As to the significance of the Congress for posterity, one must not neglect the dramatic political developments of the year 1815. For Napoleon’s flight from the island of Elba and the subsequent declaration against him, which was signed by all of the European states on 13 March 1815, seem to have contributed considerably to the pressure of the Congress to succeed. As of this day, the political fate of Napoleon was sealed in the form of this hitherto unprecedented closing of ranks of the major European nations and eventually turned out to be final in the legendary and decisive Battle of Waterloo in June 1815

All in all, the Congress proved a remarkable political success. The borderlines between the individual European powers were redefined on a long-term basis. Especially the power equilibrium that had been achieved in Vienna had a far-reaching impact on the entire continent. The negotiations helped settle a number of conflicting interests and tensions. For almost forty years, no further martial conflicts occurred on a European level, due to the stability that had been brought about. Initially, Russia, Austria, Prussia, and Great Britain had decided that France, Spain, and the lesser powers should not have a voice in the decision processes. Yet the experienced French diplomat Charles-Maurice de Talleyrand eventually succeeded in getting France to participate in the deliberations of the major powers, so that he was able to secure the political influence of the ‘Grande Nation’.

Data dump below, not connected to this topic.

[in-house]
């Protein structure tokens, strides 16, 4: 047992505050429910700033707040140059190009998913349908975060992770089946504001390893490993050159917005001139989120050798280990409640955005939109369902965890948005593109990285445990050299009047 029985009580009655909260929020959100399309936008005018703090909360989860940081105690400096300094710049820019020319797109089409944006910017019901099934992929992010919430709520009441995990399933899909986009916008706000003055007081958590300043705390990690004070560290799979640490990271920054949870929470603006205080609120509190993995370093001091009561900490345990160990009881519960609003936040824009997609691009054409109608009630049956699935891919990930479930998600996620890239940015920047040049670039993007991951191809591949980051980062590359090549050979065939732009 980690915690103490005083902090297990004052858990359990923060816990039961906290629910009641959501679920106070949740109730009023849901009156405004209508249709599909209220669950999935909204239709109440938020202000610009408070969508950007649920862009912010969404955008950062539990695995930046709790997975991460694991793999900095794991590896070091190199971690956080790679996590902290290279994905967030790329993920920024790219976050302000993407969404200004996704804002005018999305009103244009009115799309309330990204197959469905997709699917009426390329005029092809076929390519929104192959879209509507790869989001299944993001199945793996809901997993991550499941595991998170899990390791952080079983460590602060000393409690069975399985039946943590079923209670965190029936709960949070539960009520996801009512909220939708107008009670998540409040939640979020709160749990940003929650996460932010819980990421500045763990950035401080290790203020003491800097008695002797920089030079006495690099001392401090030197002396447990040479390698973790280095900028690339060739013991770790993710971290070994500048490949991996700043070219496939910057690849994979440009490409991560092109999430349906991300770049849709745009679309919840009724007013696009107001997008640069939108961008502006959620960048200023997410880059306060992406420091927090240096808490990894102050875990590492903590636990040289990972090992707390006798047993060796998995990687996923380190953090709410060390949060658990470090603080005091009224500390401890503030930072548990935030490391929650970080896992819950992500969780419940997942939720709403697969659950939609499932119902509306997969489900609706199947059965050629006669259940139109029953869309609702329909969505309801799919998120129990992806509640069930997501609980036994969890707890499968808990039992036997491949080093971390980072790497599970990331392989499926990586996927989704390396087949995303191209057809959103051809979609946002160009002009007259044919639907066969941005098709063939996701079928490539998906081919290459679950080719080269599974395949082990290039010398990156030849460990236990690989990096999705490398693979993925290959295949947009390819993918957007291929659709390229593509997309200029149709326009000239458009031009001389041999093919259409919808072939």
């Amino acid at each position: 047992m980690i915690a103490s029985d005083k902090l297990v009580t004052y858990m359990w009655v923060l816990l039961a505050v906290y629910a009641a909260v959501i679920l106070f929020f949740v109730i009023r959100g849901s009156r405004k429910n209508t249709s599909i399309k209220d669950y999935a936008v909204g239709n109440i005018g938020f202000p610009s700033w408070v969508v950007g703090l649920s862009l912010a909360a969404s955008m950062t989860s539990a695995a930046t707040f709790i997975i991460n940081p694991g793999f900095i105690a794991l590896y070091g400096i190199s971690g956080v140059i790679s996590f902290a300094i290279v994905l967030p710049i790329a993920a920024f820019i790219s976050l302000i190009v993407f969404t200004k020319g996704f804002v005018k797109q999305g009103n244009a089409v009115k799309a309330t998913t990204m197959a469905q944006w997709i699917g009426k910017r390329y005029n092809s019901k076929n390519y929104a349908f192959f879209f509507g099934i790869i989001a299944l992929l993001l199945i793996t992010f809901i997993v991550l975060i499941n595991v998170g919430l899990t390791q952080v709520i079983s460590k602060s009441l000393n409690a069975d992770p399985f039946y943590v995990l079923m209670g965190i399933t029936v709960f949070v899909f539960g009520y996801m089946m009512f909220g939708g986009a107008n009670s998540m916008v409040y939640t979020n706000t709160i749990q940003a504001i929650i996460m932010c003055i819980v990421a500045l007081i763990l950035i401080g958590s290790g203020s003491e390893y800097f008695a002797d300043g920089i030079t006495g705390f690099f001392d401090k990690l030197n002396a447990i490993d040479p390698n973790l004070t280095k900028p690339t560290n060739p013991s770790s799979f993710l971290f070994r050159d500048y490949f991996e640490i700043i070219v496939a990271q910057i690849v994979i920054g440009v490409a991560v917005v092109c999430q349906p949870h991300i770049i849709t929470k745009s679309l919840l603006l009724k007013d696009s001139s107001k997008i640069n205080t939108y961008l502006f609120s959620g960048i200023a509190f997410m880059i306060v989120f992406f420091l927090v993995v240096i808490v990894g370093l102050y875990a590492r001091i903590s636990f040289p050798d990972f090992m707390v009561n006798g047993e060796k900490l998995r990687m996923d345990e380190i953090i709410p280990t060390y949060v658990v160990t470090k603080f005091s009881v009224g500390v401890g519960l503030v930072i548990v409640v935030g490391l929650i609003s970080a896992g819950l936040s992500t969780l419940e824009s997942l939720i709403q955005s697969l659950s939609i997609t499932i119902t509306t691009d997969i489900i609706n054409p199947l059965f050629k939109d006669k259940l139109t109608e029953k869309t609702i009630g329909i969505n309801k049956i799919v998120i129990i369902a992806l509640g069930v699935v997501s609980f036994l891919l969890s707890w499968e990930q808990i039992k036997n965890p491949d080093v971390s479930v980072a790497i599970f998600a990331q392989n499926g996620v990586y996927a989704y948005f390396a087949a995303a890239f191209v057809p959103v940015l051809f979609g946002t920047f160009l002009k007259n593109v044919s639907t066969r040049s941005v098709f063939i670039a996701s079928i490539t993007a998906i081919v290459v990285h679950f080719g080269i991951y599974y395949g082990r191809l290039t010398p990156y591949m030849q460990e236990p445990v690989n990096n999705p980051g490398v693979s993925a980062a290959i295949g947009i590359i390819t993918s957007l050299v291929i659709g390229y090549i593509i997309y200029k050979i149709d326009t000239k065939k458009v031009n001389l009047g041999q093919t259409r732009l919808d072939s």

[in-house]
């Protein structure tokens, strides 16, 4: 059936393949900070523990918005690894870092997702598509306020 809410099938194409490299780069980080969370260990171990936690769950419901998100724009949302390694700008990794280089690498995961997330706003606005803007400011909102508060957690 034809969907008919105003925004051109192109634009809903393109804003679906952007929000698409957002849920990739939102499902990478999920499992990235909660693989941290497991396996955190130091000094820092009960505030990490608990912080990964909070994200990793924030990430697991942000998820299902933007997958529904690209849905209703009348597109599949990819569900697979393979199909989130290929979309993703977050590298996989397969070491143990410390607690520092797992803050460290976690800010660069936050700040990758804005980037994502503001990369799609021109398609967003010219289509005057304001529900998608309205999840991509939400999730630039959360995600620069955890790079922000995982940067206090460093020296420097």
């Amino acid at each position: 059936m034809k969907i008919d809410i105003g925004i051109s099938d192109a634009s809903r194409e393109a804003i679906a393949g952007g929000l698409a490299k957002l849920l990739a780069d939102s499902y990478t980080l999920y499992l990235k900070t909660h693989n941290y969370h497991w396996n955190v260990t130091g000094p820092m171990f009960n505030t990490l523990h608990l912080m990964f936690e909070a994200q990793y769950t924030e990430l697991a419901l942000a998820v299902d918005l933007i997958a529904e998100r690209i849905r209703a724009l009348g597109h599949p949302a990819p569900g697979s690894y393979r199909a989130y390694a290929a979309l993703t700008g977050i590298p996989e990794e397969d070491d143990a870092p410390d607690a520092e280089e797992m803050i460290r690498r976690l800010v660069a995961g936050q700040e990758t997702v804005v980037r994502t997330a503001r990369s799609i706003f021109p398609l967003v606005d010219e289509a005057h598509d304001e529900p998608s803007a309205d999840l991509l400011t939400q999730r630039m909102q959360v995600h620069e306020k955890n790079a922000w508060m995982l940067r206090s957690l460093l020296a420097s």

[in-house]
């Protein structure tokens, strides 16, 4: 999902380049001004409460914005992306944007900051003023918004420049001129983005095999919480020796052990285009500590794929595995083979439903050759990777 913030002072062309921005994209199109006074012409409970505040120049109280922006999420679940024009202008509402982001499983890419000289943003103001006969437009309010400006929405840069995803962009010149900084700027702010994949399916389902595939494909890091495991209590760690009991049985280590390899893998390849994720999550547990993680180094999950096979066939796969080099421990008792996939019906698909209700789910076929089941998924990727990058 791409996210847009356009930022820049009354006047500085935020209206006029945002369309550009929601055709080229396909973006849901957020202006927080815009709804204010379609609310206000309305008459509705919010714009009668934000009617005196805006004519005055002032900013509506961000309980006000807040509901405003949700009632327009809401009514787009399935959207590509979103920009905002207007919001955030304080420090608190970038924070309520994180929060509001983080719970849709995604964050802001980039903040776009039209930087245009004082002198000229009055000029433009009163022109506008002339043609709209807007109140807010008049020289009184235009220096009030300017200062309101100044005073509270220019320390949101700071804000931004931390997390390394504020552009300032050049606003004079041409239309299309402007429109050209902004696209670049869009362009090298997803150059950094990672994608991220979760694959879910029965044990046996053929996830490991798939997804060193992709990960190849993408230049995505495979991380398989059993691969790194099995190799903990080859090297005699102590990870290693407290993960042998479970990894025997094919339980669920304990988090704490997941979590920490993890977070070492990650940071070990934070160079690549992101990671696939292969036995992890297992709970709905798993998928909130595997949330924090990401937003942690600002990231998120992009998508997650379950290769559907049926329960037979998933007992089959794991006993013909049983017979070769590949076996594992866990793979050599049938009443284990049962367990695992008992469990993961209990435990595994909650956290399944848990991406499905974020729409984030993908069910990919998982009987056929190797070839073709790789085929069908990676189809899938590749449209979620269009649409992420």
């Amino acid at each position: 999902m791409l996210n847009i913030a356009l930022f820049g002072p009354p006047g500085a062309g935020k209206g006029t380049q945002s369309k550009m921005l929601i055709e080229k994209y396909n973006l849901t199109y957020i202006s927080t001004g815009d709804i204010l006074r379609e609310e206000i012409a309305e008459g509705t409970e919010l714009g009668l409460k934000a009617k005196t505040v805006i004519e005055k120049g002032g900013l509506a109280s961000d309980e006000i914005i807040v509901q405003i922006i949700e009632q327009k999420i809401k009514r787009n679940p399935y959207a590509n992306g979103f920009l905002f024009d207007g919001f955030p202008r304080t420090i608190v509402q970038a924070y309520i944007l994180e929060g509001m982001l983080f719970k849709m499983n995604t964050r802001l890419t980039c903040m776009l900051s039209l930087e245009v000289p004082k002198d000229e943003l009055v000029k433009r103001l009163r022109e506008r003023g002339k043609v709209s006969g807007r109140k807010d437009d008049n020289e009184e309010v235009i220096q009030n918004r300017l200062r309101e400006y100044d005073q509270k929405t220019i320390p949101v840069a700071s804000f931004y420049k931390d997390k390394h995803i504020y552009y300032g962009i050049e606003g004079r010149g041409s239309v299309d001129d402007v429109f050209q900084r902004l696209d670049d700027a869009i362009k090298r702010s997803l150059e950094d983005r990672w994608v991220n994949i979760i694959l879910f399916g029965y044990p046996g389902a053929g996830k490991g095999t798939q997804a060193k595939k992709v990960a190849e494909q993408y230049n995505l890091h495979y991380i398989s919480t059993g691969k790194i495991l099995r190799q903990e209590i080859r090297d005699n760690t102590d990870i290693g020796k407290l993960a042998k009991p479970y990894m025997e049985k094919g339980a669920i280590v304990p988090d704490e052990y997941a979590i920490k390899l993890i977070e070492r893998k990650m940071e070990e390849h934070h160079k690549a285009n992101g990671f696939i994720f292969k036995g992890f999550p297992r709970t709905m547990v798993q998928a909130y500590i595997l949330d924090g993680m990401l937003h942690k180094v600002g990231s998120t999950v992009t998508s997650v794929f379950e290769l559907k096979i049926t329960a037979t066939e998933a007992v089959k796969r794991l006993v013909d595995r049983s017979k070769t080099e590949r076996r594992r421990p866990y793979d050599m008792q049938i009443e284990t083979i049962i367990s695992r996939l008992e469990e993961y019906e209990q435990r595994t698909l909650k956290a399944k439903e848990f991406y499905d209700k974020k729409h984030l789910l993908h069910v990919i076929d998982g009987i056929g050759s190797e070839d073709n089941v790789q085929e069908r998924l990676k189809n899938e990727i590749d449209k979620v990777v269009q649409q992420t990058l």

On the Conception of the Exhibition and Catalogue
The Belvedere’s exhibition intends to confront visitors with the epochal event of the Congress of Vienna within a comprehensive historical review spanning the period from Napoleon’s appearance on the European stage to the Battle of Waterloo. Works of art serve to present an important historical episode as a narrative marked by a high degree of drama and fascinating personalities.

The exhibition concept refrains from treating the individual genres and themes separately, but seeks to offer exciting multimedia crossovers. It is only on such a basis that the interdependencies between social life and cultural boom as central aspects of the Congress can be properly experienced and understood.

The catalogue and the exhibition complement each other and should therefore be seen as a conceptual unity. The contributions to this opulently designed publication offer essential information about the most important historical and art historical facts and their connections, some of which are difficult or even impossible to convey in the exhibition. The exhibition, on the other hand, is meant as a guide through historical developments alongside which it visualises the highlights of social life and cultural accomplishments.

With its thematic approach, EUROPE IN VIENNA is the only exhibition that recognises this complex event in its entirety on the occasion of the 200th anniversary of the Congress of Vienna in 2014/15.

‘You have come in time to see great things happen. Europe is in Vienna.’ This is how the French nobleman Charles Joseph de Ligne welcomed Count Auguste de La Garde, one of the famous chroniclers of the Congress. De Ligne’s assessment is not an invention or justification conjured up in retrospect, but is confirmed by many contemporary sources. Because of its uniquely telling combination of Europe and Vienna, his wording has given the Belvedere’s exhibition its title.